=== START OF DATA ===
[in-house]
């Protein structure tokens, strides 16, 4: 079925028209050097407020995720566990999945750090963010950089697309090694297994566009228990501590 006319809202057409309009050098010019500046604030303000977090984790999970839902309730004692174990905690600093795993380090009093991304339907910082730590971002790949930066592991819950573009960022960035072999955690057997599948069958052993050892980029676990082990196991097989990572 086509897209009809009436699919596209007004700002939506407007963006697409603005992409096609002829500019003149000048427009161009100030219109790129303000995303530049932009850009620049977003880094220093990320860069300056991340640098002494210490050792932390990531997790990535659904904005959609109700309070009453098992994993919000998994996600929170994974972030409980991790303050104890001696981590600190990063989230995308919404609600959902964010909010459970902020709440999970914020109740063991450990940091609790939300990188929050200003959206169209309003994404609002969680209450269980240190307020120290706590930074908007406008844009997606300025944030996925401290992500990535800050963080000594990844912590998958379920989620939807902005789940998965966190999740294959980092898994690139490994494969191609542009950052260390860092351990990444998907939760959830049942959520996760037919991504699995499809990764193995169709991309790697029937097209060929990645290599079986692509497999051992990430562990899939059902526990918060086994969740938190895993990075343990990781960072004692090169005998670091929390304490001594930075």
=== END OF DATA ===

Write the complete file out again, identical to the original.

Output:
[in-house]
């Protein structure tokens, strides 16, 4: 079925028209050097407020995720566990999945750090963010950089697309090694297994566009228990501590 006319809202057409309009050098010019500046604030303000977090984790999970839902309730004692174990905690600093795993380090009093991304339907910082730590971002790949930066592991819950573009960022960035072999955690057997599948069958052993050892980029676990082990196991097989990572 086509897209009809009436699919596209007004700002939506407007963006697409603005992409096609002829500019003149000048427009161009100030219109790129303000995303530049932009850009620049977003880094220093990320860069300056991340640098002494210490050792932390990531997790990535659904904005959609109700309070009453098992994993919000998994996600929170994974972030409980991790303050104890001696981590600190990063989230995308919404609600959902964010909010459970902020709440999970914020109740063991450990940091609790939300990188929050200003959206169209309003994404609002969680209450269980240190307020120290706590930074908007406008844009997606300025944030996925401290992500990535800050963080000594990844912590998958379920989620939807902005789940998965966190999740294959980092898994690139490994494969191609542009950052260390860092351990990444998907939760959830049942959520996760037919991504699995499809990764193995169709991309790697029937097209060929990645290599079986692509497999051992990430562990899939059902526990918060086994969740938190895993990075343990990781960072004692090169005998670091929390304490001594930075």